Ukraine War Has No End in Sight
Russia’s invasion of Ukraine is grinding its way toward its inevitable conclusion, namely Russian control over the Donbas region. But this will not end the conflict between Russia and Ukraine, which has expanded in scope and scale beyond the capabilities of the Russian military resources originally allocated. With no diplomatic off-ramp on the horizon, the war risks becoming a permanent state of conflict between Russia and Ukraine — with unknown consequences.
As the Ukraine conflict enters its third month, the Kremlin looks likely to achieve its major military objective of securing physical control over the eastern Donbas region. Peripheral territorial acquisition of the strategic southern city of Kherson, as well as a swath of territory connecting Crimea to the Donbas and the border of the Russian Federation, also looks likely.
This will, however, fall short of expectations by both Russia and many military observers when the war began. Perhaps the greatest contributor is what appears to be a massive Russian intelligence failure over prewar assessments that organized resistance by Ukraine would be limited and easily overcome. Instead, the Russians were met by an organized, capable and determined Ukrainian military that has shown great resilience in defending against Russian attack. Instead of a quick campaign of less than a month, Russia found itself in a drawn-out fight that required its military to alter its approach — pulling back from supporting attacks against Kyiv and Odessa in favor of a more singular focus on eastern Ukraine.
The failure of the invasion to deliver a knockout blow to the Ukrainian government has altered the political-military landscape in ways that neither Russia nor Nato predicted. First and foremost, the stated Russian political objective — securing a neutral Ukraine — has not been accomplished and, given the limited military resources Russia has dedicated to date, is unlikely to be realized under current circumstances.
While it seems clear that Ukraine will not be formally joining Nato any time soon, if ever, the reality is that the war has reforged the relationship between Ukraine and the trans-Atlantic alliance in a way that transforms the way the two entities work together. Ukraine’s current status as a wartime non-Nato ally has strengthened a long-held goal of the US and Nato of neutralizing Russia as a long-term military threat to Europe — in short, by transforming Ukraine’s military into a de facto Nato proxy.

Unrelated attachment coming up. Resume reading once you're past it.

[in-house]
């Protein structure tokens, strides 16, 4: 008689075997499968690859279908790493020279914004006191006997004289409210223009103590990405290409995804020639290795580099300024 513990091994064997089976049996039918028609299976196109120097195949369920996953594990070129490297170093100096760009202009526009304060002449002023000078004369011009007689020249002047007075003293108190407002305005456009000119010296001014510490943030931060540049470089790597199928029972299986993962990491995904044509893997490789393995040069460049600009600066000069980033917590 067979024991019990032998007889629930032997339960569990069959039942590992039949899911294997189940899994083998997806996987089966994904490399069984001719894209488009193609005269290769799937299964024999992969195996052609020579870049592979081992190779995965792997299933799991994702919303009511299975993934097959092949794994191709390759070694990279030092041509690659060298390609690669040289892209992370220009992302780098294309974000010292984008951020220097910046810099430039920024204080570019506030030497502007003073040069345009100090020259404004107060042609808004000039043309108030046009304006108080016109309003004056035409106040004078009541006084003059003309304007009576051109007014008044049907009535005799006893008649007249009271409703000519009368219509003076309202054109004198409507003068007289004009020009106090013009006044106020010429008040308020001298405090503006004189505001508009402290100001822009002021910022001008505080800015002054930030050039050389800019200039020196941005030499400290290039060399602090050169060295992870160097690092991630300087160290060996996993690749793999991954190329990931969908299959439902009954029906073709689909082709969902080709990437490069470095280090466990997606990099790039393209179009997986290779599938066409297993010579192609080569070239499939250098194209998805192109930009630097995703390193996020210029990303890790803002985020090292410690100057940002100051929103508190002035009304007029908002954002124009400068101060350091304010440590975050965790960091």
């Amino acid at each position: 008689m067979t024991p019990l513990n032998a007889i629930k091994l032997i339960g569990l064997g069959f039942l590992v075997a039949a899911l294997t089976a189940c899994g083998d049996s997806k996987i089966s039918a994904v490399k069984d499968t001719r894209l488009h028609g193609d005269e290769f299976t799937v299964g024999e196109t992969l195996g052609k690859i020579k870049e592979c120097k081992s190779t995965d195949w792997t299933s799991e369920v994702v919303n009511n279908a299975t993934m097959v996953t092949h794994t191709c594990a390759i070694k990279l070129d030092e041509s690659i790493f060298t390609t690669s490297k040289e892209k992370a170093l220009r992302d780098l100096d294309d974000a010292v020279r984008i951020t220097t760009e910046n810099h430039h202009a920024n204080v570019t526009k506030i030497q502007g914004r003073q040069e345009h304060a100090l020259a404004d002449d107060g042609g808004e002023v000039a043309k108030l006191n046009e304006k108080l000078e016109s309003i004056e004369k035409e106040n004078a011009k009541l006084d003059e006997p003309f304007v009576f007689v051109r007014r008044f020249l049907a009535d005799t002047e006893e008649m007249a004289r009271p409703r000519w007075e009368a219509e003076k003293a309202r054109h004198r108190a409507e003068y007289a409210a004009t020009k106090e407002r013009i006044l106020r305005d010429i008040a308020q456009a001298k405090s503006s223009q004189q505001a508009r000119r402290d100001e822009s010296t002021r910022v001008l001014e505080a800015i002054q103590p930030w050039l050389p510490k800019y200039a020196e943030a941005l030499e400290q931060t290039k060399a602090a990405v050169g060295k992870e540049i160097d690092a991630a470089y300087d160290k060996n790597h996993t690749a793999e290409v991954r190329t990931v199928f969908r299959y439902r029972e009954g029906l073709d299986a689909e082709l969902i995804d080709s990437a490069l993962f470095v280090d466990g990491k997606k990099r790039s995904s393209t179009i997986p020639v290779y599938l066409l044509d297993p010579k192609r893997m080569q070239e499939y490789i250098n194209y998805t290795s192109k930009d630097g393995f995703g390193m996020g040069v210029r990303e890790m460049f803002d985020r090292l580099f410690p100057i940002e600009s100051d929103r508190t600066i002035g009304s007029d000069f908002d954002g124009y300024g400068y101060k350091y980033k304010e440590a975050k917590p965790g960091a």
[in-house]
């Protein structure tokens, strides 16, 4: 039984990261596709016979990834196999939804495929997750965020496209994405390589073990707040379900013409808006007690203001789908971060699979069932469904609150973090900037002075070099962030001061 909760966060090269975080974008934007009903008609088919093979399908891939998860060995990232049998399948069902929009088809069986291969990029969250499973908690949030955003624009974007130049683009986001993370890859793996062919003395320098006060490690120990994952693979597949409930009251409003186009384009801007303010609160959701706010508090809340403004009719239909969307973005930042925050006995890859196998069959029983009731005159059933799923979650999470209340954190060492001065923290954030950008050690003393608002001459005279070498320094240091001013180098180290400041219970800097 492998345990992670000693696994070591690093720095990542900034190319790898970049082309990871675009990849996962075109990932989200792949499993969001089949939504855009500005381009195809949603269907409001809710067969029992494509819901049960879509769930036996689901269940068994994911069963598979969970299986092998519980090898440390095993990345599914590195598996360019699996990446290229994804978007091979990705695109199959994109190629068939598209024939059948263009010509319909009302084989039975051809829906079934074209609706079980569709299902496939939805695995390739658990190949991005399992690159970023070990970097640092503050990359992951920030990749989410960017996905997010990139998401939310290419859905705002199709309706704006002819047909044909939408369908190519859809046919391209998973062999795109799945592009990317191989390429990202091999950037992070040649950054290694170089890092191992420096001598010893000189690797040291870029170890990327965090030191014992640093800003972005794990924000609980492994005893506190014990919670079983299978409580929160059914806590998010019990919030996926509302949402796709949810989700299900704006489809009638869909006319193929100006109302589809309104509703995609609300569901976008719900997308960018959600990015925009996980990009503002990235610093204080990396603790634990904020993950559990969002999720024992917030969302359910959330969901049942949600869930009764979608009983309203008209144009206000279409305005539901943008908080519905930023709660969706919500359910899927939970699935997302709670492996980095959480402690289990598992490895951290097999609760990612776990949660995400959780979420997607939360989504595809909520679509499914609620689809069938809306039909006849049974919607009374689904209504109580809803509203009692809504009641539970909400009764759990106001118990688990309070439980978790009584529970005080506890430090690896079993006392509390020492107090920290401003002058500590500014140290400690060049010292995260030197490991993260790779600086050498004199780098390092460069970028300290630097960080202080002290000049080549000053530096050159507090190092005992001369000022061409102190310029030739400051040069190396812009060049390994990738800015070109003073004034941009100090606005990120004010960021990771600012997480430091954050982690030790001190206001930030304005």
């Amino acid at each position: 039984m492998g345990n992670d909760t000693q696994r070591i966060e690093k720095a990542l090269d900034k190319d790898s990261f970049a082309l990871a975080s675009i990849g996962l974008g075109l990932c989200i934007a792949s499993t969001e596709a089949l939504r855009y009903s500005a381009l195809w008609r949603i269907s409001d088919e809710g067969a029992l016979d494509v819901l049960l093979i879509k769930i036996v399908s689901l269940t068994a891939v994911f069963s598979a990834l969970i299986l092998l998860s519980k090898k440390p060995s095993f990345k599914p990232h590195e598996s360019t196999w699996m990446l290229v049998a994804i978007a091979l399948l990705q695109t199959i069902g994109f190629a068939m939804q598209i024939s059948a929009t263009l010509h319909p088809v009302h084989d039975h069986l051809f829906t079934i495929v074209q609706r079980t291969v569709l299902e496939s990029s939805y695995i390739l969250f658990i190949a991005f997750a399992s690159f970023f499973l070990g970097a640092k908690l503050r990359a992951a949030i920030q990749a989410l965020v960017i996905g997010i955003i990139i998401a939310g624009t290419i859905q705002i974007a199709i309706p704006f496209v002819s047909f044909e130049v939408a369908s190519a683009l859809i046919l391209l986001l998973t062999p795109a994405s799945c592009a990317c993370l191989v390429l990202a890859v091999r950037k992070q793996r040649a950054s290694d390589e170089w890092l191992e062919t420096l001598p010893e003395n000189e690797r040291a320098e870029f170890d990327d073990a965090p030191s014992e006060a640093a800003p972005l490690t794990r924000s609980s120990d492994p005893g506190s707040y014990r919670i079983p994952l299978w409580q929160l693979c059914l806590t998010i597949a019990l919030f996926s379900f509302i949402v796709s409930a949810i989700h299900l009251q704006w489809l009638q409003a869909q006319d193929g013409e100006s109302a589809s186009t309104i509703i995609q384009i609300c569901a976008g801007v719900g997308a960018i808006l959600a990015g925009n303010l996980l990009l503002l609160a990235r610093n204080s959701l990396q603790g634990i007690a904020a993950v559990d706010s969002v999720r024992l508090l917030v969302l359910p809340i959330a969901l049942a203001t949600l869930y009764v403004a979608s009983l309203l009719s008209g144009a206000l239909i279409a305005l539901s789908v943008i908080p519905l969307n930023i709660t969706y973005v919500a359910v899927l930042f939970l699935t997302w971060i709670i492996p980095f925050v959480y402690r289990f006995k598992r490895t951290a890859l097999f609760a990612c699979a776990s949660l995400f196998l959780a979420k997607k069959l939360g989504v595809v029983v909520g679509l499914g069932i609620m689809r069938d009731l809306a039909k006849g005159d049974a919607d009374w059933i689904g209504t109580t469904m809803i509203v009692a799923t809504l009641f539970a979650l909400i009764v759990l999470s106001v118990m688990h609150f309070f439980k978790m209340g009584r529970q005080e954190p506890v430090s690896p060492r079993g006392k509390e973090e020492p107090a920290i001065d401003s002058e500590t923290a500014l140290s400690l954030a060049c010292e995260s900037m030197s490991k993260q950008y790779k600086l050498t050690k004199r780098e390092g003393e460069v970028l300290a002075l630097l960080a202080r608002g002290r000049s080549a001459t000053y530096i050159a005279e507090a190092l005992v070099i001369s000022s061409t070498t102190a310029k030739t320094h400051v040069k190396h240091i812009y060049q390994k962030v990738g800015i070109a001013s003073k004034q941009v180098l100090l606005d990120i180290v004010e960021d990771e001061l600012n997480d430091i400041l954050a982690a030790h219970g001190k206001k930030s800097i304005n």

Nato’s decision to arm Ukraine, combined with the willingness of several Nato nations to allow their territory to be used for training, has provided the Ukrainian military with the kind of strategic depth that was unimaginable when the war began on Feb. 24. The transition from supplying light anti-armor and anti-aircraft missiles to heavy weaponry such as artillery and armor has also enabled Ukraine to begin the process of reconstituting the heavy brigades that Russia is destroying in eastern Ukraine.
The creation of an impregnable Ukrainian strategic rear is a game changer. First and foremost, it provides Ukraine with the means to rearm, refit and re-equip its forces to Nato standards without fear of Russian intervention. This not only counters Russia’s stated military objective of “demilitarization” of Ukraine’s forces, but also steels the resolve of the Ukrainian government to reject any settlement that obliges them to embrace neutrality in perpetuity.
Russia’s efforts to disrupt the injection of Nato-provided supplies and material have proven haphazard at best. While warehouses containing military equipment have been identified and destroyed, Ukrainian units equipped with the latest US and Nato weapons are still appearing on the front lines. Likewise, while Russia has targeted Ukraine’s petroleum refining and storage capacity, the continued provision by Nato countries of refined petroleum products allows the Ukrainian military to remain mechanized. In short, while Russia will likely accomplish the objective of securing the Donbas and associated regions, unless it is willing to expand the scope and scale of its current interdiction efforts, it will not be able to bring to a successful conclusion its state of war with Ukraine.
There currently is no identifiable diplomatic off-ramp for either Ukraine or Russia to end the conflict. Rather, all existing trends point to continued escalation. While Ukraine and Nato have constructed the strategic depth to allow Ukraine’s continued resistance, Russia’s current military configuration remains inadequate to the task of matching this mobilization. As things stand, the best Russia can hope for is a permanent state of conflict with Ukraine — which would accomplish the US goal of “weakening” Russia.
Add in expected pressures on Russia from Nato expansion in northern Europe (Finland and Sweden), and rising tensions involving Transnistria (a pro-Russian breakaway state between Ukraine and Moldova), and the current situation appears untenable for Russia without a broader mobilization of its military resources. While the outcome of any such action is impossible to predict, one thing is sure: Neither Russia nor Nato knows where and how such escalation would end.